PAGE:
Solar system's most volcanically active body will one day become dormant

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London, June 18 (ANI): A new study, with an analysis of more than 100 years of observations, has suggested that the Jupiter's moon Io, which is the solar system's most volcanically active body, will one day become dormant.

Io, which is about the size of Earth's moon and is Jupiter's closest large satellite, is covered with lava flows and dozens of active volcanoes.

The heat for this activity comes from the fact that the moon travels on an elongated path around Jupiter, and therefore feels the giant planet's gravity at different strengths along its orbit.

This varying pull causes its body to deform, producing bulges that move its surface up and down by an estimated 10 metres per orbit.

This generates heat that powers the moon's volcanism.

But, a report in New Scientist says that it will not always be so, according to a new study led by Valery Lainey of the Paris Observatory in France.

If Io were Jupiter's only satellite, the planet's intense gravity would eventually pull the nearby moon into a circular orbit.

The reason it travels on an elliptical path instead is because of special gravitational interactions with its nearest large sister moons, Europa and Ganymede.

For every orbit that Ganymede makes, Europa makes two and Io four - a type of gravitational relationship called a Laplace resonance.

But, Lainey and colleagues have found that the moons are, in fact, moving out of their resonance. Europa and Ganymede are gradually drifting away from Jupiter, while Io is moving towards the planet.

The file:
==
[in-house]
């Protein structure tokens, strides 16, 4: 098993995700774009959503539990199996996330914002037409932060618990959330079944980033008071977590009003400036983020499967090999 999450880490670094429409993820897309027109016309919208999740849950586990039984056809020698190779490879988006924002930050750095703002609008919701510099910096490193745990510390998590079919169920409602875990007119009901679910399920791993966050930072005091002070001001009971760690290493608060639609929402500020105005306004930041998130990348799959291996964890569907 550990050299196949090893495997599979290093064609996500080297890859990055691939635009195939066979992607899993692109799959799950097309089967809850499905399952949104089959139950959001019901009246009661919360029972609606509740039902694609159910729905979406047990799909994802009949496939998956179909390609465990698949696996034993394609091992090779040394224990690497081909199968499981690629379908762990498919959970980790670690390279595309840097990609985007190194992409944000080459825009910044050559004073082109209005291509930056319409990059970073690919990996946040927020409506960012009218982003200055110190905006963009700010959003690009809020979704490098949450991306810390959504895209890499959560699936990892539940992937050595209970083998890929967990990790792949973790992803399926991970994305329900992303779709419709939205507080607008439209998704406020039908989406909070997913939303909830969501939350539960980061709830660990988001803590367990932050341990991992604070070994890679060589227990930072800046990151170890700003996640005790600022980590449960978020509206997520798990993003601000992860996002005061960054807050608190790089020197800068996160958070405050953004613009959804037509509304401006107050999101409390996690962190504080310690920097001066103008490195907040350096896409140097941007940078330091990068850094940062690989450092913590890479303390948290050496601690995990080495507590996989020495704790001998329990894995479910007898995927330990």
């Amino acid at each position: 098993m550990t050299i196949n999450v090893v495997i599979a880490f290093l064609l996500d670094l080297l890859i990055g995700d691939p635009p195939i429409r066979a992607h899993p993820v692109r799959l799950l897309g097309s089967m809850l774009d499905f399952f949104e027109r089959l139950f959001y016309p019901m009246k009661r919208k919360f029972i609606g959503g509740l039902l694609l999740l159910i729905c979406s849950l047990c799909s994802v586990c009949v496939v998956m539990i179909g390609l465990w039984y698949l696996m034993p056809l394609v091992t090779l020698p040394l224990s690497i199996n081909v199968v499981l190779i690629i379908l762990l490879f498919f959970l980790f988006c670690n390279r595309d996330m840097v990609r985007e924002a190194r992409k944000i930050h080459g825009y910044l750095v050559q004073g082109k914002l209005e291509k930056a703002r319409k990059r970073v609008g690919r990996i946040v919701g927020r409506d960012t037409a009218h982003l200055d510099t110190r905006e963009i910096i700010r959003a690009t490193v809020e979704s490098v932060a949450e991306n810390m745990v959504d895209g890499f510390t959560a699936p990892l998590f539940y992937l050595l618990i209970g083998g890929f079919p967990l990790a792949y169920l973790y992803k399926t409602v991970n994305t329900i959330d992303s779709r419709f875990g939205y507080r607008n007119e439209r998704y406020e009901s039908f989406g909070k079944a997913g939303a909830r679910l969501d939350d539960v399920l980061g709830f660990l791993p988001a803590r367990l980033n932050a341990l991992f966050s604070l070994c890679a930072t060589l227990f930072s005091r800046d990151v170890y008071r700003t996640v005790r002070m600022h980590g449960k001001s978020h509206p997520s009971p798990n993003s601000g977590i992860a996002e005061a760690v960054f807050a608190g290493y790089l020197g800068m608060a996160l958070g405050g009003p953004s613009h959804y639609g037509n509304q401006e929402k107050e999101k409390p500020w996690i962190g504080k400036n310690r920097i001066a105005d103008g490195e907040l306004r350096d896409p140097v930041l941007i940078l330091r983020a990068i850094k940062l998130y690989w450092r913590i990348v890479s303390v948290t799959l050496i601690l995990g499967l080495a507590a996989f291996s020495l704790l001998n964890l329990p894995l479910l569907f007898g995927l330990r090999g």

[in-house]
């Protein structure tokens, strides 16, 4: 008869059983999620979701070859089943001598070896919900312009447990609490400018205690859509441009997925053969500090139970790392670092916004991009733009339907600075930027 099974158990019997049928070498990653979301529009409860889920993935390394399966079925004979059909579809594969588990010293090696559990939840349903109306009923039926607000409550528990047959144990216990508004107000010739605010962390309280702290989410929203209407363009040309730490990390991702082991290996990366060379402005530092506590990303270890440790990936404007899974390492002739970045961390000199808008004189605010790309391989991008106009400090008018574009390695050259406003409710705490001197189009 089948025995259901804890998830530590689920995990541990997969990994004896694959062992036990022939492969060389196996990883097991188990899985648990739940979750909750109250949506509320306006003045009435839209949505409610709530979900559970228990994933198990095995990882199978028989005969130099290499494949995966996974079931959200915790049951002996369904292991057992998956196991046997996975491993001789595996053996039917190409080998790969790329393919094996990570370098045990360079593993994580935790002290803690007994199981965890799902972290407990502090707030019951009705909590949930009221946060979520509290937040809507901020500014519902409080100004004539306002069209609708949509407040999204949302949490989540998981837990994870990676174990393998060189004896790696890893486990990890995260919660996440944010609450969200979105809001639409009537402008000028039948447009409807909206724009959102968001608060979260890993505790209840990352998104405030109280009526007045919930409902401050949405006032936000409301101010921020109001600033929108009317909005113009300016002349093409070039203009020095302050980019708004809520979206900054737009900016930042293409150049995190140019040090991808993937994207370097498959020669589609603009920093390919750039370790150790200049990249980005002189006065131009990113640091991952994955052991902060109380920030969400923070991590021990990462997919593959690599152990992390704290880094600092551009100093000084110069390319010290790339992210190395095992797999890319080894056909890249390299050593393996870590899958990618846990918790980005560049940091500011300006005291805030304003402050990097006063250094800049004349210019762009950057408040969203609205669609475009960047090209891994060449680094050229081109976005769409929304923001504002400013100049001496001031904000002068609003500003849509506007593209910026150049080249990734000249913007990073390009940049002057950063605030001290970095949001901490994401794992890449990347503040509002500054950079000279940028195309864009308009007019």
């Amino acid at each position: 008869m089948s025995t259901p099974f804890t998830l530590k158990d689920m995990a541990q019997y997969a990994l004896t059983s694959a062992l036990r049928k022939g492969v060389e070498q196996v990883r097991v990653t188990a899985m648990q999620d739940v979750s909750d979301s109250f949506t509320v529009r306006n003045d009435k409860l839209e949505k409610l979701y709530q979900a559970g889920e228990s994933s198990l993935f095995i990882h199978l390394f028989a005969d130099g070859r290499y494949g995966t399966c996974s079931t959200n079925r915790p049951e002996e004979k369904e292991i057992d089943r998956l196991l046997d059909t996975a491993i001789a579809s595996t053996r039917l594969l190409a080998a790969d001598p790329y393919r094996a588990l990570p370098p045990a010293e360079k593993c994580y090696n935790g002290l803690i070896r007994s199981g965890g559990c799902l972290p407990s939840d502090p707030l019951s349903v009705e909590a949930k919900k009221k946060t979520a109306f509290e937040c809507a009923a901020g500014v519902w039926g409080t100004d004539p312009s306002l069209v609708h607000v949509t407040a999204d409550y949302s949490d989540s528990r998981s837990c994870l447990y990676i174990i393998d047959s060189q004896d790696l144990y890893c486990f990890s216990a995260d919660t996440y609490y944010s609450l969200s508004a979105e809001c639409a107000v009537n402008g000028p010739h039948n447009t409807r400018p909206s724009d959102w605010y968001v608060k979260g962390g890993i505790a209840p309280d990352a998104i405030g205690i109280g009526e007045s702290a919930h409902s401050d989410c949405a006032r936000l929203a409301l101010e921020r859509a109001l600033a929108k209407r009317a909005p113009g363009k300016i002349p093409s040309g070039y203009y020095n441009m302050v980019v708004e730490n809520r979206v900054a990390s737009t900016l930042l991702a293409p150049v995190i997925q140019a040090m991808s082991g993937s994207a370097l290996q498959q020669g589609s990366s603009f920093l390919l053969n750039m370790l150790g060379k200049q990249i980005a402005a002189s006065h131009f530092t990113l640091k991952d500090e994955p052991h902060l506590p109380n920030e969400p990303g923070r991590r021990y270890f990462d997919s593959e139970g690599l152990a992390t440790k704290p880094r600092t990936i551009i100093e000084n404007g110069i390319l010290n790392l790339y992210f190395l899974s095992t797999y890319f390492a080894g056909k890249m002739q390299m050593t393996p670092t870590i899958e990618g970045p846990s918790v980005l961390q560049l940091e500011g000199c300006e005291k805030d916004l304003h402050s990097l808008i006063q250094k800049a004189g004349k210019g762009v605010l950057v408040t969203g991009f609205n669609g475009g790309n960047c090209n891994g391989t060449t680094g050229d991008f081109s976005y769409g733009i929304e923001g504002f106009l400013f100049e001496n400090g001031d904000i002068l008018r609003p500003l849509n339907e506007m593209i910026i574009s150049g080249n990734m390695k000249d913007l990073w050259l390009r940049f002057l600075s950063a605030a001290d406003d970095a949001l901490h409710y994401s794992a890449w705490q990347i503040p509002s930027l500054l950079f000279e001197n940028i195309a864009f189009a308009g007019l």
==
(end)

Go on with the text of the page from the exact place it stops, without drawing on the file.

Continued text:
The team came to these conclusions after carrying out numerical calculations of Io's orbital motion and plugging in observations of Io, Europa and Ganymede taken between 1891 and 2007.

Though different gravitational forces act on Io, with some pulling it towards Jupiter and others pushing it away, the new study suggests the inward forces win out.

Io's spin gradually increases at the expense of its orbital speed. When it is closest to Jupiter, gravitational pulls on Io's near side act to make the moon spin faster.

"Io loses orbital energy, its orbital period decreases, and it moves inward towards Jupiter," explained Gerald Schubert of the University of California, Los Angeles.

It is not clear exactly when the moons will break free from their resonance.

"If this occurs on a short timescale, say 100 million years or less, then we have been lucky to see Io in its volcanic glory, because dormancy will be the fate of Io when the resonance is broken," said Schubert. (ANI)

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